Friday, February 02, 2007

Tank Johnson and the vast chasm of media ignorance

Tank Johnson is the designated bad boy of this year’s SuperBowl. He was arrested on firearms charges and then his friend was shot dead in a nightclub. He became the posterboy for the problem of “guns in the NFL”.

Once again, we see the sport press take an arrest and run with it to push an agenda. (Shades of Duke lacrosse.) The death of his friend is an even worse example of egregious exploitation. Johnson’s only involvement was that he went to the club with his friend. The only gun was in the hands of the killer.

I guess he could have stayed home. That is what the sports press implies. Yet, that same media mob waxes ecstatic about the vibrant club scene in Miami and brag about the bashes they attend. That seems a little hypocriticalthe scribblers are allowed to party, but the players, the stars of the show, are supposed to be homebodies.

Beyond the hypocrisy, the other striking thing about the commentary is that sportwriters have the same liberal animus toward private ownership of firearms as the rest of the MSM. They don’t like guns, they don’t understand guns, they know no one who likes guns, and they don’t understand people who own guns.

A sampling:

From the LA Times:

Today's players live in a different world. The average American will think they understand what they are watching. The average American will have no idea.

Just listen.

OK, Tank, so why does a 6-foot-3, 300-pound man need so many guns

From Sports Illustrtated:

As much as I applaud the desire of Goodell and NBA commissioner David Stern to stem the tide of mayhem in their respective leagues, I think the answer is pretty clear. It goes beyond the NFL, NBA or NCAA, the street culture in which many athletes grow up, and even the common locker-room pressure to prove your manhood in the face of a challenge, on the field or off.

America is a gun-and-violence-happy culture

From the New York Daily News:

The Bears, the NFL, the judge and prosecutor in Johnson's case all had a chance to send a different message about guns and violence. The Bears suspended Johnson for one game following his arrest. They could have left Johnson back home for the Super Bowl. Imagine what message that would have sent?


How does he reconcile the fact that his friend was killed by a gun?

"I don't like violence in this world. It's terrible. It's glorified in movies and music. I'm not a violent person," he said. "My friend was killed with a gun. It wasn't like he had a gun and the guy had a gun and they were shooting at each other. He was killed by a man with a gun. Does that mean that everybody who has a gun is bad? No. He was just killed by a man with a gun."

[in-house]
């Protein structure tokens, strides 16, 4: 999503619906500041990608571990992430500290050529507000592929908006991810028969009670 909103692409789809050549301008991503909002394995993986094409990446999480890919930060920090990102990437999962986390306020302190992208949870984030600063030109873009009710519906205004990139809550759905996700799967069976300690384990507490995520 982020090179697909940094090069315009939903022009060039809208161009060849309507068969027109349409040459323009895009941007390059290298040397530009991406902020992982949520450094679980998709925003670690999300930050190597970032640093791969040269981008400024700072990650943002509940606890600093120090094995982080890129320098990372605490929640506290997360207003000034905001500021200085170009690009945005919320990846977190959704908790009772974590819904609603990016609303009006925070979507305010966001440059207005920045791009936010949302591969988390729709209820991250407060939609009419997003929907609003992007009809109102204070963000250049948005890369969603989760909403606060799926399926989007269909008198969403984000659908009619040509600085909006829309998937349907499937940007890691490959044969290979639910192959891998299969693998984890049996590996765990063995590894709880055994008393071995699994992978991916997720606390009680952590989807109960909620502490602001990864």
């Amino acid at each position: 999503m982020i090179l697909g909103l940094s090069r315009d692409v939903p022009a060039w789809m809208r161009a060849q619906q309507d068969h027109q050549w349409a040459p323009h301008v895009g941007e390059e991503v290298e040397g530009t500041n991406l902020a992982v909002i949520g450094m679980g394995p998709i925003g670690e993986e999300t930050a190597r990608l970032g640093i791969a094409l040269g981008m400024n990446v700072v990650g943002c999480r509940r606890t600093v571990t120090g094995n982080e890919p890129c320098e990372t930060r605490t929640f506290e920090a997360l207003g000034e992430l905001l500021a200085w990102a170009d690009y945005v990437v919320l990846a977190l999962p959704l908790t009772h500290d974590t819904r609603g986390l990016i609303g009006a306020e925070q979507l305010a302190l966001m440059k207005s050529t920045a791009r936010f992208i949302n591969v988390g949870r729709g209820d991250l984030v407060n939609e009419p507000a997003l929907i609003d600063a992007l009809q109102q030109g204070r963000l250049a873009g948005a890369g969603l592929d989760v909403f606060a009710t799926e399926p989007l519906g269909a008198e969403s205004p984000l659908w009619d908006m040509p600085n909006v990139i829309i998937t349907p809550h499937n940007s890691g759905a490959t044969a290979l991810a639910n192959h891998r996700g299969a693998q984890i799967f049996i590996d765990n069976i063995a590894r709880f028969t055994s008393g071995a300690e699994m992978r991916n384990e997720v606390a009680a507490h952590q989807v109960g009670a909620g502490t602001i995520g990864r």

It's the old "guns don't kill people" argument. But if people didn't have guns, that would solve half of the problem

From the Orlando Sentinel:

I'd get indignant, but what's the use? Johnson is just the latest proof that being an NFL star is a license to kill, or at least have enough ammo to wipe out a small town.


"I just got caught up in being a normal guy," Johnson explained.

Normal if you're the Unabomber or a Shiite militiaman. Police found a .44 magnum revolver, a .50 caliber handgun, a .45 caliber handgun, a .308 caliber rifle and two assault-style rifles in Johnson's house

Tank Johnson is not the first guy to get this treatment from the MSM and he won’t be the last. Local reporters mindlessly repeat what the police tell them and cannot separate fact from spin. After all, is a scoped .308 a sniper rifle or a deer gun? Is 500 rounds of ammunition a lot? Based on what criteria
Here’s a little primer on “gun culture” for any journalist who might read this:

1. Guns are just tools.

2. An individual weapon is a very specialized tool. A given type (rifle, shotgun, revolver, semi-auto pistol) works for certain purposes, but not for others. People who shoot and hunt often end up with a variety of guns in their safe.

3. Guns do not wear out very fast and it takes a century or more for them to become obsolete. So when we upgrade, we still have a useful tool that often has sentimental value. So we hold on to the old gun even when we buy new ones. This does not mean we are amassing an arsenal. We are just collecting.

4. Even with a single gun the ammunition can be specialized. You use different shotgun shells for turkey, pheasant and quail. (If you are a serious birdhunter, you use different shotguns for turkey, pheasant and quail.) There is premium ammunition and practice ammunition. Ammunition for varmints and ammunition for big game.

5. Birdshot is sold in boxes of 25 shells. Handgun ammo usually comes in box of 50 rounds.

6. The most common firearm in America is the .22 rimfire. The most convenient and economical way to buy .22RF ammunition is in bricks of 500 rounds each.

7. So dig a little bit before you mindlessly repeat “arsenal” and “hundreds of rounds of ammunition.” It makes you sound silly to a big chunk of your audience.

8. Sure, another part of your audience doesn’t know much about guns and your breathless reports grab their attention. But did you really become a reporters to scare the ignorant? Isn’t that a little, ignoble?

No comments: